Transformation of Israel into the Church
How did the nation of Israel transform into the Church of Jesus Christ?
One of the most divisive battles in the 1st century Christian community regarded the relationship of Israel - with all its laws, structures and membership requirements - with the new Christian church. This debate forms the background of many New Testament writings, such as the epistles of Paul. In the Acts of the Apostles, this controversy plays out, climaxing in the council of Jerusalem in Acts 15. Under the authority of the apostles, this council determined which Jewish laws applied to Christian converts, and that circumcision was not necessary as a membership requirement for Gentile converts.
The Gospel of Matthew was written during this tumultuous century (1). It was addressed primarily to Jewish Christians, most likely residing in Syria, particularly the Antioch region - an area of frequent interaction between Jewish and Gentile Christians (Brown 212). One of the primary purposes of this Gospel is to explain to new Jewish converts to the Christian Faith the relationship between the Old Covenant with Israel and the New Covenant through Jesus. In fact, "Matt[hew] has served as the NT foundational document on the church" (Brown 171). Particularly, Matthew (2) demonstrates that the divine presence of Jesus Christ within Israel transforms it into the Church, which is now the new Israel. McKenzie writes, "[Matthew] is a Jewish Gospel, but it is also a Gospel of the Church. The reign of God is clearly identified with the community of the disciples, a community that is identified with Jesus himself" (McKenzie 64, emphasis added).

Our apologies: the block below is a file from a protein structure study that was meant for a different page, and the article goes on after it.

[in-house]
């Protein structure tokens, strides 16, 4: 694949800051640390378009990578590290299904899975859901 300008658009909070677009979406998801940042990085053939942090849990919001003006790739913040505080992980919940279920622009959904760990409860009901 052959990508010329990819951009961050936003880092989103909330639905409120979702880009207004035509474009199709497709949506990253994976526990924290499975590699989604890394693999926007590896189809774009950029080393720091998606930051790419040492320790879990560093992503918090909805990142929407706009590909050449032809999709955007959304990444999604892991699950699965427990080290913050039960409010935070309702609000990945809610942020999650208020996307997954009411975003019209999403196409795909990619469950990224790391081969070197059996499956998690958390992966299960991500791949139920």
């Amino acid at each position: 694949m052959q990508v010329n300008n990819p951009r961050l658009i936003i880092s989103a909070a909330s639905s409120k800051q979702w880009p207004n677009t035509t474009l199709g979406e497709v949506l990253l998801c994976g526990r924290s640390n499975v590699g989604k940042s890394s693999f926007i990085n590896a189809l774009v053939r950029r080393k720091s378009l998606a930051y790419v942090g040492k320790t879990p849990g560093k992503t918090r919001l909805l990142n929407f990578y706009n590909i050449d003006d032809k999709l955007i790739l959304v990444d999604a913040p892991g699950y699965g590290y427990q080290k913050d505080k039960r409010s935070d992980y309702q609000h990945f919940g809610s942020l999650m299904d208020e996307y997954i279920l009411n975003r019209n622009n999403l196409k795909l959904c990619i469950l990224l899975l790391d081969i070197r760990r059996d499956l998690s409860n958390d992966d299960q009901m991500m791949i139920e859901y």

It is the presence of Jesus, and only that, which makes the transformation of Israel into the Church possible. This transformation, founded on the very person of Jesus, particularly affects three primary aspects of Israel: its law, its structure, and its membership.